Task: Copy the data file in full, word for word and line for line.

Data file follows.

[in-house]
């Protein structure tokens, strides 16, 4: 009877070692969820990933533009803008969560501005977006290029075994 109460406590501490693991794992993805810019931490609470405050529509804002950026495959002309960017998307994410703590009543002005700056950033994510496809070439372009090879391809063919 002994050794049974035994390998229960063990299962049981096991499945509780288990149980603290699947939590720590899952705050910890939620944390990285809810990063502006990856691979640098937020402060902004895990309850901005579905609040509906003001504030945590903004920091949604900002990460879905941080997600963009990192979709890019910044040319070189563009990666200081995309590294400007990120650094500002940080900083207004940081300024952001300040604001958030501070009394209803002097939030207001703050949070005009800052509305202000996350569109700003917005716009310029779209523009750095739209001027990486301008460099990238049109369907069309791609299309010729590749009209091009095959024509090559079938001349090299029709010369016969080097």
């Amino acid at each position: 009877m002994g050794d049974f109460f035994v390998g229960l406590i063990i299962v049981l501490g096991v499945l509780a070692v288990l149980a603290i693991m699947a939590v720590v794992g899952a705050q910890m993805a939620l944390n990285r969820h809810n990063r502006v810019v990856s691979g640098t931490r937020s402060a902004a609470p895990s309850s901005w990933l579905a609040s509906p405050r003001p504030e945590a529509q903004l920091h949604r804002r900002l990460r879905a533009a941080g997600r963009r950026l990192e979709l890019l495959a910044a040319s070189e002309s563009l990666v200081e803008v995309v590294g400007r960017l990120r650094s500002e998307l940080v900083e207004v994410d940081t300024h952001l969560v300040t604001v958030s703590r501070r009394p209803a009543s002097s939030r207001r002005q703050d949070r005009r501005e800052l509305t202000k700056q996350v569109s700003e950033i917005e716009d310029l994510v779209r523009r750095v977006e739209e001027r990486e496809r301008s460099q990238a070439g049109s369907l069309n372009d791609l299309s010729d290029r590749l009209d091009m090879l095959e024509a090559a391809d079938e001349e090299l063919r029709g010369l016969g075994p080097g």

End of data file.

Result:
[in-house]
């Protein structure tokens, strides 16, 4: 009877070692969820990933533009803008969560501005977006290029075994 109460406590501490693991794992993805810019931490609470405050529509804002950026495959002309960017998307994410703590009543002005700056950033994510496809070439372009090879391809063919 002994050794049974035994390998229960063990299962049981096991499945509780288990149980603290699947939590720590899952705050910890939620944390990285809810990063502006990856691979640098937020402060902004895990309850901005579905609040509906003001504030945590903004920091949604900002990460879905941080997600963009990192979709890019910044040319070189563009990666200081995309590294400007990120650094500002940080900083207004940081300024952001300040604001958030501070009394209803002097939030207001703050949070005009800052509305202000996350569109700003917005716009310029779209523009750095739209001027990486301008460099990238049109369907069309791609299309010729590749009209091009095959024509090559079938001349090299029709010369016969080097």
């Amino acid at each position: 009877m002994g050794d049974f109460f035994v390998g229960l406590i063990i299962v049981l501490g096991v499945l509780a070692v288990l149980a603290i693991m699947a939590v720590v794992g899952a705050q910890m993805a939620l944390n990285r969820h809810n990063r502006v810019v990856s691979g640098t931490r937020s402060a902004a609470p895990s309850s901005w990933l579905a609040s509906p405050r003001p504030e945590a529509q903004l920091h949604r804002r900002l990460r879905a533009a941080g997600r963009r950026l990192e979709l890019l495959a910044a040319s070189e002309s563009l990666v200081e803008v995309v590294g400007r960017l990120r650094s500002e998307l940080v900083e207004v994410d940081t300024h952001l969560v300040t604001v958030s703590r501070r009394p209803a009543s002097s939030r207001r002005q703050d949070r005009r501005e800052l509305t202000k700056q996350v569109s700003e950033i917005e716009d310029l994510v779209r523009r750095v977006e739209e001027r990486e496809r301008s460099q990238a070439g049109s369907l069309n372009d791609l299309s010729d290029r590749l009209d091009m090879l095959e024509a090559a391809d079938e001349e090299l063919r029709g010369l016969g075994p080097g």